Tendonitis – Causes, Symptoms and Treatment
What is Tendonitis?
Tendonitis is a condition that occurs when tissues that connect muscles to bones are overworked and get inflamed. Repetitive activities can cause tendonitis and it commonly occurs in joints like the elbow, knee, hip and ankle. Tendonitis can be either short or long-term and the symptoms can be acute or severe.
Causes of Tendonitis
Tendonitis of the ankle can be caused by the overexertion of tendons due to repetitive activities using the ankle. It is a common occurrence in runners, football players and other athletes who take part in high intensity sports for a long time. It can even afflict people who do intense workouts. Some other conditions that can cause tendonitis include illnesses like gout, certain blood and kidney diseases, and arthritis.
Also Read: What Is Gouty Arthritis?
Best Ways to Treat Tendonitis
Tendonitis usually manifests as swelling and pain around the ankle which gets worse after exercise or after using that leg. The first-line of treatment includes avoiding activities that aggravate the problem, resting and icing the area. OTC pain and inflammation medication should suffice.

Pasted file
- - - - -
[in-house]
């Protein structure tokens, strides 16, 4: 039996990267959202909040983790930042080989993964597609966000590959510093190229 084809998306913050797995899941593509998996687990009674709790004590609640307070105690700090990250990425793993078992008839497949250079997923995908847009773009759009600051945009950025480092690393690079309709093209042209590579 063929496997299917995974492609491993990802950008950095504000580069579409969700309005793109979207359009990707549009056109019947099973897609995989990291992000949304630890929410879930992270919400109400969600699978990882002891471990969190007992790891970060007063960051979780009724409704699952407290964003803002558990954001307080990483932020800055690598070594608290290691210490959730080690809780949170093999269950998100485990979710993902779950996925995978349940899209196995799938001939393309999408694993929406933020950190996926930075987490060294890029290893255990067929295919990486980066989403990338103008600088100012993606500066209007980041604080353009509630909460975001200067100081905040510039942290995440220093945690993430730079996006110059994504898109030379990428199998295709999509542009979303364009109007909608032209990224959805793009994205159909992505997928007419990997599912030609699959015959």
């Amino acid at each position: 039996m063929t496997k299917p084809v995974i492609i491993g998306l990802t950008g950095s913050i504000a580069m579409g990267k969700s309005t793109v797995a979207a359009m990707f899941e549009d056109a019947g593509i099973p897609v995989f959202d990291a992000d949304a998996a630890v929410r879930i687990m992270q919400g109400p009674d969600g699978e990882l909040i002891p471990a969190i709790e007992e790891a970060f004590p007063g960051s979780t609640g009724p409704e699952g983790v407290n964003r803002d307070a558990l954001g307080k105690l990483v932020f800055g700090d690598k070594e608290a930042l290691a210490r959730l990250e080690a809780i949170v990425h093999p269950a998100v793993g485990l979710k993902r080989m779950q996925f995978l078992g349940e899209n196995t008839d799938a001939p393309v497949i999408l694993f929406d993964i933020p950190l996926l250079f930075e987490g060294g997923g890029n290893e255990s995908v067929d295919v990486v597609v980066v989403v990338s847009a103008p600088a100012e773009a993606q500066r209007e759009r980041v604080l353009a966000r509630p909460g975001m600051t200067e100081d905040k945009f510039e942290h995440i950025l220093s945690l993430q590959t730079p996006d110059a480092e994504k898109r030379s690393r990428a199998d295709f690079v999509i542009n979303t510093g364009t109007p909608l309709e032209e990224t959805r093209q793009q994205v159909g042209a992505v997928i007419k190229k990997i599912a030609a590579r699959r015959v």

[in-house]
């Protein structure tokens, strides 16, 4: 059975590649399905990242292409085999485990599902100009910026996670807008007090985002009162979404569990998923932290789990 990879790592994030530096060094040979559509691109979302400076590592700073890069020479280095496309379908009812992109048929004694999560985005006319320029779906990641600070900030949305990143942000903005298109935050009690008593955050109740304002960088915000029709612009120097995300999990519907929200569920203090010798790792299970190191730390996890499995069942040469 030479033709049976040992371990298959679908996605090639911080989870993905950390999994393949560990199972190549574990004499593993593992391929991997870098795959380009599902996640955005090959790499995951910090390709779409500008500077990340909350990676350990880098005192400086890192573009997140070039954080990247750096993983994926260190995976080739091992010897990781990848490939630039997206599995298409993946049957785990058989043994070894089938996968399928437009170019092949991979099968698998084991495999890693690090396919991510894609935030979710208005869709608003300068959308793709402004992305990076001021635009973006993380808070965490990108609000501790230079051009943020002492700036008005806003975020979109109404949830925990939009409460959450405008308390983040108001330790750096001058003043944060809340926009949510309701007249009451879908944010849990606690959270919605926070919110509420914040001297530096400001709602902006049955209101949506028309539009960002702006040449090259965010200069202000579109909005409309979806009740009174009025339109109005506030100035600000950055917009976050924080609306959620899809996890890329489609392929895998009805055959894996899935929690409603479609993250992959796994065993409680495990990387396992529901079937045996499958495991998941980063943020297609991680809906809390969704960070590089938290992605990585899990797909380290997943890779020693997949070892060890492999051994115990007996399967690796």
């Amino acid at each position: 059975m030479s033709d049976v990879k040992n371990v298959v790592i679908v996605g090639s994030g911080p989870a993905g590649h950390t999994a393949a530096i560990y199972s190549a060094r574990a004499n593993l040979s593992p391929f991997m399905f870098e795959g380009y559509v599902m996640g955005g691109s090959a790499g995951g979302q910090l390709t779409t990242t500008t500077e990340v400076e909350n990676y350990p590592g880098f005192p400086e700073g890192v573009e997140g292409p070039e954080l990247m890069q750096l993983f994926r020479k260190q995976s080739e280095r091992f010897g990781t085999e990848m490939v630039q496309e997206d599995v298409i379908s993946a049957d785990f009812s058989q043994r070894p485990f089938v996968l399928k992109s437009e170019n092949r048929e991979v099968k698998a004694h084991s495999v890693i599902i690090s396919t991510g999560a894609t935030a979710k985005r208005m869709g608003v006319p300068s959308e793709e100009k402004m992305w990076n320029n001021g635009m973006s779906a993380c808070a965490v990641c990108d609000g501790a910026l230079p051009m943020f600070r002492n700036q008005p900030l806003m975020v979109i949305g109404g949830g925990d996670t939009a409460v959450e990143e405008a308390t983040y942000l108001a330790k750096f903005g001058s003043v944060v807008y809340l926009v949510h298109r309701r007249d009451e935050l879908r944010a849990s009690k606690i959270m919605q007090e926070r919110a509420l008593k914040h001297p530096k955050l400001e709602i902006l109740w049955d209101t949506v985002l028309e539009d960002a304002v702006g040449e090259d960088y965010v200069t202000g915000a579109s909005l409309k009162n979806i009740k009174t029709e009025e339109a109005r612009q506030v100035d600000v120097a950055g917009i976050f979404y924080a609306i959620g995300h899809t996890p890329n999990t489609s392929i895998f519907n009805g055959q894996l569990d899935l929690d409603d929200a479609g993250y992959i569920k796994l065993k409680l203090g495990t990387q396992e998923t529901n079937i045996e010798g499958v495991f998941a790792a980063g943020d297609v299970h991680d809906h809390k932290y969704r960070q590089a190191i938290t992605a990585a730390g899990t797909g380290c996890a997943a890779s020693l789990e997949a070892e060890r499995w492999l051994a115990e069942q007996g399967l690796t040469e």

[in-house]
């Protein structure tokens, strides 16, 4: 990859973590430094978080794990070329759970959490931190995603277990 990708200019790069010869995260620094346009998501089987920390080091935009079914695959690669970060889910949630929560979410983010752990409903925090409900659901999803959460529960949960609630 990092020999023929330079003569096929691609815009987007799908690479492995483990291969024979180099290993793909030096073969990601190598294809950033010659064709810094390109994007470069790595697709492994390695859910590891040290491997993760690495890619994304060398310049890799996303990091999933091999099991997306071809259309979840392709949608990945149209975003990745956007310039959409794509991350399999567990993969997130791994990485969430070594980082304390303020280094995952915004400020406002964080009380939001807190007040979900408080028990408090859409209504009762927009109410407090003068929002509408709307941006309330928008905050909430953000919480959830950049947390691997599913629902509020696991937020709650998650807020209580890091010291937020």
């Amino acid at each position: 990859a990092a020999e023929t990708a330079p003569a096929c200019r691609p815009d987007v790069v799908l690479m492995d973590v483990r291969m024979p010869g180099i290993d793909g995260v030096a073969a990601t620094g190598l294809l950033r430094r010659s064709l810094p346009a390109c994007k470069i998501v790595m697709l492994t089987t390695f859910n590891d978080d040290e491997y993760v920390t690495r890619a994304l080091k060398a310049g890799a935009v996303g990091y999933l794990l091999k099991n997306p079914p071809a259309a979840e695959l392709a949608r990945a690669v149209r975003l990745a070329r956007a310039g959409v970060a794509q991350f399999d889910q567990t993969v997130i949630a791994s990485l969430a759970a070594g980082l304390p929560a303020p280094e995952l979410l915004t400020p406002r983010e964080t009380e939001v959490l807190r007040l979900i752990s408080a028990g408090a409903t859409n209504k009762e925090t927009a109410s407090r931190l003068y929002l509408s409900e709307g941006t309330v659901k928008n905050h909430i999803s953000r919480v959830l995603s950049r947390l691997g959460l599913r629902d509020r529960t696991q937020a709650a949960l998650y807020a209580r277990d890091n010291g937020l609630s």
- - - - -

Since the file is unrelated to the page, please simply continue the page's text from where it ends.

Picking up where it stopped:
If the pain had initially been ignored and as a result the condition worsened, advanced treatments may be needed, such as corticosteroid injections for pain and inflammation. The foot doctor may also suggest physical therapy to strengthen the muscles in that area once you are completely pain free. Surgery may be recommended only if the condition does not respond to conservative treatments and compromises quality of life.
Prevention of Tendonitis
Tendonitis can be prevented by following certain precautions. These include:
- Taking a break at regular intervals during any kind of repetitive activity.
- Always maintaining a good posture.
- Avoiding sitting with the leg folded under.
- Stopping any repetitive activity if there is pain.
- Stretching before starting a sports activity.
- Wearing proper sized and fitted shoes and using good sports equipment.
- Always starting a new activity slowly and then gradually increasing the activity level.
With a little care, the right footwear and timely podiatric help, tendonitis can either be avoided or treated quite easily.